Indigenous peoples of the Americas
Painting of various ethnic groups from the
Americas, early 20th century.
The indigenous peoples of the Americas
are the pre-Columbian inhabitants of the
Americas, their descendants, and many eth-
nic groups who identify with those peoples.
They are often also referred to as Native
Americans, First Nations, Amerigine, and
by Christopher Columbus’ geographical mis-
take Indians, modernly disambiguated as the
American Indian race, American Indians,
Amerindians, Amerinds, or Red Indians.
According to the still-debated New World
migration model, a migration of humans from
Eurasia to the Americas took place via
Beringia, a land bridge which formerly con-
nected the two continents across what is now
the Bering Strait. The most recent point at
which this migration could have taken place
is c. 12,000 years ago, with the earliest peri-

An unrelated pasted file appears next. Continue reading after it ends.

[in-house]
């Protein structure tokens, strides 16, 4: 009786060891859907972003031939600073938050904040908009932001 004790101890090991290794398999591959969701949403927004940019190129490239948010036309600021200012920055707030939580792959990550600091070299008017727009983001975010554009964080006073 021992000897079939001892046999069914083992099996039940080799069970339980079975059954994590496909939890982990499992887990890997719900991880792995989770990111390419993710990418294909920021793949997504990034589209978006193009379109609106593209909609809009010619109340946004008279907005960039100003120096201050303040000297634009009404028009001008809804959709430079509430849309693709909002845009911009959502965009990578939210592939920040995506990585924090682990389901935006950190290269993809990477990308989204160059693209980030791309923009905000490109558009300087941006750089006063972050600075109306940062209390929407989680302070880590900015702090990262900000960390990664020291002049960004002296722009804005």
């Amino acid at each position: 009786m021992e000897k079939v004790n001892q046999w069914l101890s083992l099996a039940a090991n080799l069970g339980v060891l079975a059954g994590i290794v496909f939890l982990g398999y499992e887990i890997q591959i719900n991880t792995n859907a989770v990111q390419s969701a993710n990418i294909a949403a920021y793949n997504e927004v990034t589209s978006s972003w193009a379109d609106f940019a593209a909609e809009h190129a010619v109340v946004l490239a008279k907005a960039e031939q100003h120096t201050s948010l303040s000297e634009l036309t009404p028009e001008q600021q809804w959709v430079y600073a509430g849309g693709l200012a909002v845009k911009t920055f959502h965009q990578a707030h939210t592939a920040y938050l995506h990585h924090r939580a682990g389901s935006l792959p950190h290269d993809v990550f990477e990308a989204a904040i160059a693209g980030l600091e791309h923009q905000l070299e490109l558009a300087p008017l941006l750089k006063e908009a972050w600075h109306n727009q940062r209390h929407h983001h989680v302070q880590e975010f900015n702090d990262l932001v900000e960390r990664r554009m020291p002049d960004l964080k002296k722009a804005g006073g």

od remaining a matter of some unresolved
contention. These early Paleoamericans
soon spread throughout the Americas, diver-
sifying into many hundreds of culturally dis-
tinct nations and tribes. According to the
oral histories of many of the indigenous
peoples of the Americas, they have been liv-
ing there since their genesis, described by a
wide range of traditional creation accounts.
Application of the term "Indian" originated
with Christopher Columbus, who thought
that he had arrived in the East Indies, while
seeking Asia. This has served to imagine a
kind of racial or cultural unity for the abori-
ginal peoples of the Americas. Once created,
the unified "Indian" was codified in law, reli-
gion, and politics. The unitary idea of "Indi-
ans" was not originally shared by indigenous
peoples, but many over the last two centuries
have embraced the identity.
While some indigenous people of the
Americas were historically hunter-gatherers,
many practiced aquaculture and agriculture.
The impact of their agricultural endowment
to the world is a testament to their time and
work in reshaping, taming, and cultivating
the flora indigenous to the Americas. So